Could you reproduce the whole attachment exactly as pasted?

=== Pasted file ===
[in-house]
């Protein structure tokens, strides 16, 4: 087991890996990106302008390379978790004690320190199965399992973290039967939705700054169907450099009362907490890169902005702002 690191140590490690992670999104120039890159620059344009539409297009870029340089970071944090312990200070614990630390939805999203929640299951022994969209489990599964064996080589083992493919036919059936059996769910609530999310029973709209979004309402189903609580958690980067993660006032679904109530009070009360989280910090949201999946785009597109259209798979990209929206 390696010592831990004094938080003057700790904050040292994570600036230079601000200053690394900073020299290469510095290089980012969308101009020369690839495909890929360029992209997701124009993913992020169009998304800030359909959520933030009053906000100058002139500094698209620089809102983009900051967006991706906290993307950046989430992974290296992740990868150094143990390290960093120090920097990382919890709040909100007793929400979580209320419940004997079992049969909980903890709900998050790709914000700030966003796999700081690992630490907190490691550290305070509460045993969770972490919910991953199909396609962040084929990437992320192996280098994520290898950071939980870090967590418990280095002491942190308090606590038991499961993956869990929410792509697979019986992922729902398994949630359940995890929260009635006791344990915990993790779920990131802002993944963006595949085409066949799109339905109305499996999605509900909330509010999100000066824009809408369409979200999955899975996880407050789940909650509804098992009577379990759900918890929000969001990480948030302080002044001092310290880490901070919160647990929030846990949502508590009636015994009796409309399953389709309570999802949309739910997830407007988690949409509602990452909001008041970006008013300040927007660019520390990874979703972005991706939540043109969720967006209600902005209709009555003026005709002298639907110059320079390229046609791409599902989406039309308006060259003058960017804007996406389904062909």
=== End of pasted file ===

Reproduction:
[in-house]
């Protein structure tokens, strides 16, 4: 087991890996990106302008390379978790004690320190199965399992973290039967939705700054169907450099009362907490890169902005702002 690191140590490690992670999104120039890159620059344009539409297009870029340089970071944090312990200070614990630390939805999203929640299951022994969209489990599964064996080589083992493919036919059936059996769910609530999310029973709209979004309402189903609580958690980067993660006032679904109530009070009360989280910090949201999946785009597109259209798979990209929206 390696010592831990004094938080003057700790904050040292994570600036230079601000200053690394900073020299290469510095290089980012969308101009020369690839495909890929360029992209997701124009993913992020169009998304800030359909959520933030009053906000100058002139500094698209620089809102983009900051967006991706906290993307950046989430992974290296992740990868150094143990390290960093120090920097990382919890709040909100007793929400979580209320419940004997079992049969909980903890709900998050790709914000700030966003796999700081690992630490907190490691550290305070509460045993969770972490919910991953199909396609962040084929990437992320192996280098994520290898950071939980870090967590418990280095002491942190308090606590038991499961993956869990929410792509697979019986992922729902398994949630359940995890929260009635006791344990915990993790779920990131802002993944963006595949085409066949799109339905109305499996999605509900909330509010999100000066824009809408369409979200999955899975996880407050789940909650509804098992009577379990759900918890929000969001990480948030302080002044001092310290880490901070919160647990929030846990949502508590009636015994009796409309399953389709309570999802949309739910997830407007988690949409509602990452909001008041970006008013300040927007660019520390990874979703972005991706939540043109969720967006209600902005209709009555003026005709002298639907110059320079390229046609791409599902989406039309308006060259003058960017804007996406389904062909």